Piazza del Popolo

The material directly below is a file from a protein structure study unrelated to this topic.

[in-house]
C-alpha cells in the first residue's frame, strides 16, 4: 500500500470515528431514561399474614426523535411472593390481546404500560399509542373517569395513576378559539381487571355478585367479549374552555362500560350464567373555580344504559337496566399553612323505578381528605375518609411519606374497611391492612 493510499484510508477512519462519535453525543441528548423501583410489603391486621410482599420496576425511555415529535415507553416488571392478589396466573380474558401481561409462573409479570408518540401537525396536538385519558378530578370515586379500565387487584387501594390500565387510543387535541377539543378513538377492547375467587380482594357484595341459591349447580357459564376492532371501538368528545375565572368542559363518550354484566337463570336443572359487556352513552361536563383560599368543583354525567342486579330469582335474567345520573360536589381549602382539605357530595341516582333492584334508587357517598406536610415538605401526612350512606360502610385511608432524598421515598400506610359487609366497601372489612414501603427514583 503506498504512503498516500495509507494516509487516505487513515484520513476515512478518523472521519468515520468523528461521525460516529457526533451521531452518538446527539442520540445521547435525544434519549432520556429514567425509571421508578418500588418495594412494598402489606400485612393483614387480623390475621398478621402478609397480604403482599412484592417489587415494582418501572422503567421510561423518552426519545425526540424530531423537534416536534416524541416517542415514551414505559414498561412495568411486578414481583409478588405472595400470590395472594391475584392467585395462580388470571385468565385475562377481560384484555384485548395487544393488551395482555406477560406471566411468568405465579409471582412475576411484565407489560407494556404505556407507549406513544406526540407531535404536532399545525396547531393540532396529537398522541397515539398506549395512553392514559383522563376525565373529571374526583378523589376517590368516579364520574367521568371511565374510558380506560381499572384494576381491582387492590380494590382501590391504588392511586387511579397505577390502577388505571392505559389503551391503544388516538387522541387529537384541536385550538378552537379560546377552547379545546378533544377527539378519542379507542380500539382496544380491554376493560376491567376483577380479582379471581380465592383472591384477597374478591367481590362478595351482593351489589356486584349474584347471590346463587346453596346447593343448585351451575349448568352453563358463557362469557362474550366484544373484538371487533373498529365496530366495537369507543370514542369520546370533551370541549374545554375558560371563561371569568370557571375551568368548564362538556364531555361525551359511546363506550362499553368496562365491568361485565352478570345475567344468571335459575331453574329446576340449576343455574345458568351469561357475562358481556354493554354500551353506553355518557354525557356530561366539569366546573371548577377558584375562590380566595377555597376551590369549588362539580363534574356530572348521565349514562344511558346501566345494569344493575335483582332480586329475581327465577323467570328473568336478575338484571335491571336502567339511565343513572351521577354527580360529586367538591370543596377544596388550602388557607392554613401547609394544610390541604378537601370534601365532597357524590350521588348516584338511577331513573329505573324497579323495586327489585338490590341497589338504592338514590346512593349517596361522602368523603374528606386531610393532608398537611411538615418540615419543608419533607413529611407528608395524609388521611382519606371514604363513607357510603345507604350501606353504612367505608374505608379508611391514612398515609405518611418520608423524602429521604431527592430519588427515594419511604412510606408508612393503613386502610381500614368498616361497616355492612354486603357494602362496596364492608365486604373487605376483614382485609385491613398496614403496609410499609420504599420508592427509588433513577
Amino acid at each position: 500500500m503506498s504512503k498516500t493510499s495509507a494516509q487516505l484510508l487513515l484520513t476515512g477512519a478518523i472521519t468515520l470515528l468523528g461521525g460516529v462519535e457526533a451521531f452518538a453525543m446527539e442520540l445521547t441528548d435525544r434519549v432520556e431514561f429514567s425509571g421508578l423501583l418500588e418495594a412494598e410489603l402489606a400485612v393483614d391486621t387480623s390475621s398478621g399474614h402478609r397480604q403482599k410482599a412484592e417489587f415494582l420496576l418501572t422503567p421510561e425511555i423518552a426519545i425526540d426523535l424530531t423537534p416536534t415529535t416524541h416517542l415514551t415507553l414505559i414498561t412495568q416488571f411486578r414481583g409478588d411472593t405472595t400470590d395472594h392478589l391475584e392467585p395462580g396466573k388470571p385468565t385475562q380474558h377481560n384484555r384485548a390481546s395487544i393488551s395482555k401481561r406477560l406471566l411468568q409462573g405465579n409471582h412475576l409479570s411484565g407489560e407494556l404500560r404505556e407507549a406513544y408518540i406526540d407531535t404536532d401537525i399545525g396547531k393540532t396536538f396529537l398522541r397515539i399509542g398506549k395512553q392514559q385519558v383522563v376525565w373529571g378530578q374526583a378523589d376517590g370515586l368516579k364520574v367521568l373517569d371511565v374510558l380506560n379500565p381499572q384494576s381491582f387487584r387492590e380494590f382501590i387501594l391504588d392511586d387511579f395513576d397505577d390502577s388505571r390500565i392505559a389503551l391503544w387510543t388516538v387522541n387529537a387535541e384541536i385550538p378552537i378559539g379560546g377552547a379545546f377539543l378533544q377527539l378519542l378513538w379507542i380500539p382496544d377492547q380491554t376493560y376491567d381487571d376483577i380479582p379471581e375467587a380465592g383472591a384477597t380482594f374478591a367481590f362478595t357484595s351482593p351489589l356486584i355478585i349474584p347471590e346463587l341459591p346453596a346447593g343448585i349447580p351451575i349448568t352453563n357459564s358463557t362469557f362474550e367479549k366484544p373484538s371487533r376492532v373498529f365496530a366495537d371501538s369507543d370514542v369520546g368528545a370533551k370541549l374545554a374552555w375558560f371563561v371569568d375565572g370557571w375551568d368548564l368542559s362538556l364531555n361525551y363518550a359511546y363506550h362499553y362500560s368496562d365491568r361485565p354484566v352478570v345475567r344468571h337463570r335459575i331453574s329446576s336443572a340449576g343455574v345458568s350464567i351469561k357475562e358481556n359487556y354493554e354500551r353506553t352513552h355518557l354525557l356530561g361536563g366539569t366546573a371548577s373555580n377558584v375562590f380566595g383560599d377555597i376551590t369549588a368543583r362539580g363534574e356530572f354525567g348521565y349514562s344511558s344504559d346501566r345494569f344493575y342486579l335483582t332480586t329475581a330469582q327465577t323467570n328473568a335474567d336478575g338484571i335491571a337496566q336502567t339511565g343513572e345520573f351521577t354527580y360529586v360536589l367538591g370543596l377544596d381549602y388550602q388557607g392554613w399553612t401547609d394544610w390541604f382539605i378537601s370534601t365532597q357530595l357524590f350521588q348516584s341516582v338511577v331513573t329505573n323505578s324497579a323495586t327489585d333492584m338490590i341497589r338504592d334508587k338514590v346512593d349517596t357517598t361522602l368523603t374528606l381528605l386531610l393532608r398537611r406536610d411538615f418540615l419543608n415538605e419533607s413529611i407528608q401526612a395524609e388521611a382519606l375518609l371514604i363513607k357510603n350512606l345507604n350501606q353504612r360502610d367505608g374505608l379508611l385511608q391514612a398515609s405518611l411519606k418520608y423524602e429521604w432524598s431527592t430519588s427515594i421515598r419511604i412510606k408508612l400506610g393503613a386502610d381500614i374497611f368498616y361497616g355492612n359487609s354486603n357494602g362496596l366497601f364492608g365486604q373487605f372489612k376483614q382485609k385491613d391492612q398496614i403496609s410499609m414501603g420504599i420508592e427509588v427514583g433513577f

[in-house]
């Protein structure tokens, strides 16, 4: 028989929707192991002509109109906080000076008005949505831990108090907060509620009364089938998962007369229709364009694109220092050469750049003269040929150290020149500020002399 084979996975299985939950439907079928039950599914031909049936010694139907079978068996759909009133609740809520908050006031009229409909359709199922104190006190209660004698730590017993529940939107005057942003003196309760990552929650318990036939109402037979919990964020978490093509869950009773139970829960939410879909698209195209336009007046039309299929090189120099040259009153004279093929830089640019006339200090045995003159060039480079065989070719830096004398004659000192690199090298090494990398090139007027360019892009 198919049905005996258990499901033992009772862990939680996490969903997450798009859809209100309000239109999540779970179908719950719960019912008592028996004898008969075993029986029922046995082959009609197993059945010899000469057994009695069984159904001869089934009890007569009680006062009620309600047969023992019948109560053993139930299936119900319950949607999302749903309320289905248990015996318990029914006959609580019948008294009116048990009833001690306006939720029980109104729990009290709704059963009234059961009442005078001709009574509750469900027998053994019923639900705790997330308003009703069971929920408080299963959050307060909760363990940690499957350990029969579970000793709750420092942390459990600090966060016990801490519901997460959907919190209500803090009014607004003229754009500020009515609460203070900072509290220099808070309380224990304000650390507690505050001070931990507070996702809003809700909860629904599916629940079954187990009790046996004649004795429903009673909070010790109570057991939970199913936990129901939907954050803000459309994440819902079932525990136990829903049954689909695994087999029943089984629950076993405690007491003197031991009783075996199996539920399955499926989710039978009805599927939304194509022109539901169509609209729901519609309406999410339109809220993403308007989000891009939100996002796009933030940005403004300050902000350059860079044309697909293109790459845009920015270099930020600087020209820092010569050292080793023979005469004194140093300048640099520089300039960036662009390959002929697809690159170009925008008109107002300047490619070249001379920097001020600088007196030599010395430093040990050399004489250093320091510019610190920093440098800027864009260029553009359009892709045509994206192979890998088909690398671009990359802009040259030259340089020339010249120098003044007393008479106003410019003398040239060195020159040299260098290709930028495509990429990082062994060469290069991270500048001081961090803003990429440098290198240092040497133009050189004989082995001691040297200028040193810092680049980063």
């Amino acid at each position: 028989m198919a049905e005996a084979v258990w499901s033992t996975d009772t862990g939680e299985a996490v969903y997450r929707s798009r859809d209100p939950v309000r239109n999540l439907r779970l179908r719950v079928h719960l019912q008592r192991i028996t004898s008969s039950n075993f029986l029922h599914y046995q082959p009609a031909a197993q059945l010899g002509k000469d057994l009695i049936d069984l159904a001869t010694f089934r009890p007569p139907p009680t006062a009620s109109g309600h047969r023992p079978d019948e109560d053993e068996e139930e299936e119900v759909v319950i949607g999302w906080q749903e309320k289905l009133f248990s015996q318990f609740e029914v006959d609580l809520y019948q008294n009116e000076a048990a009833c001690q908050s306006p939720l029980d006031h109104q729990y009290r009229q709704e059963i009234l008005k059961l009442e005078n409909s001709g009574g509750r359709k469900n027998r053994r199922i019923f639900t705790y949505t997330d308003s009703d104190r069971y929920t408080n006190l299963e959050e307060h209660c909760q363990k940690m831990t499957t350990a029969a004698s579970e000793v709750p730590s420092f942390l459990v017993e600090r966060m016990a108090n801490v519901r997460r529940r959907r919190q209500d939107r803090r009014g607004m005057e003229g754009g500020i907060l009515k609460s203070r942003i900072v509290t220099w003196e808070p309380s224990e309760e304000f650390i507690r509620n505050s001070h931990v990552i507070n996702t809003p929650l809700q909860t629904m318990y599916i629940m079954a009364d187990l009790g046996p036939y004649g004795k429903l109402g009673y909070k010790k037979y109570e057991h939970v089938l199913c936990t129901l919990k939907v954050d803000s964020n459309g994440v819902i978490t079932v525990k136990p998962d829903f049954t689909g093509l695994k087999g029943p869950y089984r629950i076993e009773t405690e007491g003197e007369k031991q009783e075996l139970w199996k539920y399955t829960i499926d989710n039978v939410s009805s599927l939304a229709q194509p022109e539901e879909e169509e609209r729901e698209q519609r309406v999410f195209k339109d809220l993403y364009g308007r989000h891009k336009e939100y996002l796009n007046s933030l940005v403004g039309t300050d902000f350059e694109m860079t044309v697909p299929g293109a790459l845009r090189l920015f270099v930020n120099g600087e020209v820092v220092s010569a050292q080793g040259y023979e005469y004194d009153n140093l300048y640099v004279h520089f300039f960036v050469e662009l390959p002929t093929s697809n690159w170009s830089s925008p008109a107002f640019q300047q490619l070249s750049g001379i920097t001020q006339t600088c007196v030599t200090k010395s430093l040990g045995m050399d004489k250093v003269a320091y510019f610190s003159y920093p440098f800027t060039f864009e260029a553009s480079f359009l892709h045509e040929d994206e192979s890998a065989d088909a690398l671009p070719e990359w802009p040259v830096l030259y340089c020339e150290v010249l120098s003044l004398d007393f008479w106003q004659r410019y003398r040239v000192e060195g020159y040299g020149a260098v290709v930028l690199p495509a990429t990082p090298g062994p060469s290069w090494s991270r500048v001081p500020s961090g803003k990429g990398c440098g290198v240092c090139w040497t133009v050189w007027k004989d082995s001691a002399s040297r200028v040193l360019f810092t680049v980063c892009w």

Piazza del Popolo is one of the most famous squares of Rome. The origin of the square's name is uncertain: there is an etymology which derives 'people' from the Latin populus (poplar), based on the tradition that there was, in the area, a forest of poplars. It is known, however, that Pope Paschal II built a chapel near the walls, at the expense of the Roman people (one of which was later built the present church of Santa Maria del Popolo): the people was the Virgin Mary, became the People's square. On the square are three churches. The oldest is the church of Santa Maria del Popolo, on the side of the door. It was erected over the tomb of the Domizi where Nerone was buried in the eleventh century by Pope Paschal II and rebuilt under Pope Sixtus IV by Baccio Pontelli and Andrea Bregno between 1472 and 1477. Between 1655 and 1660, Pope Alexander VII decided to restore the church and commissioned Gian Lorenzo Bernini. Nanni di Baccio Bigio in 1562-1565, commissioned by Pope Pius IV, modified the external facade of the Porta del Popolo. In 1589 Pope Sixtus V erected a large Flaminio Obelisk at the center of the square, 24 meters high, built at the time of the pharaohs Ramesses II and Merneptah (1232-1220 BC), brought to Rome under Augustus and previously placed in the Circus Maximus. The twin churches, as they are called Santa Maria in Montesanto (1675) and Santa Maria dei Miracoli (1678), were built at the behest of Alexander VII. The two buildings that give the square a Baroque style, are initiated by Carlo Rainaldi and completed by Gian Lorenzo Bernini, with the collaboration of Carlo Fontana. The shape of the square took on the present conformation only at the end of the nineteenth century, following the intervention of the architect Giuseppe Valadier. Thanks to his intervention, the square took on its present elliptical shape, and was also settled the area of ​​the slopes of the Pincio, filleting Piazza del Popolo and the hill with the trees decorated with wide ramps. The project was completed in 1834 and the terrace of the Pincio became one of the most famous walks in Rome, attended by the people, the bourgeoisie, the nobility, the churchmen and the popes themselves.

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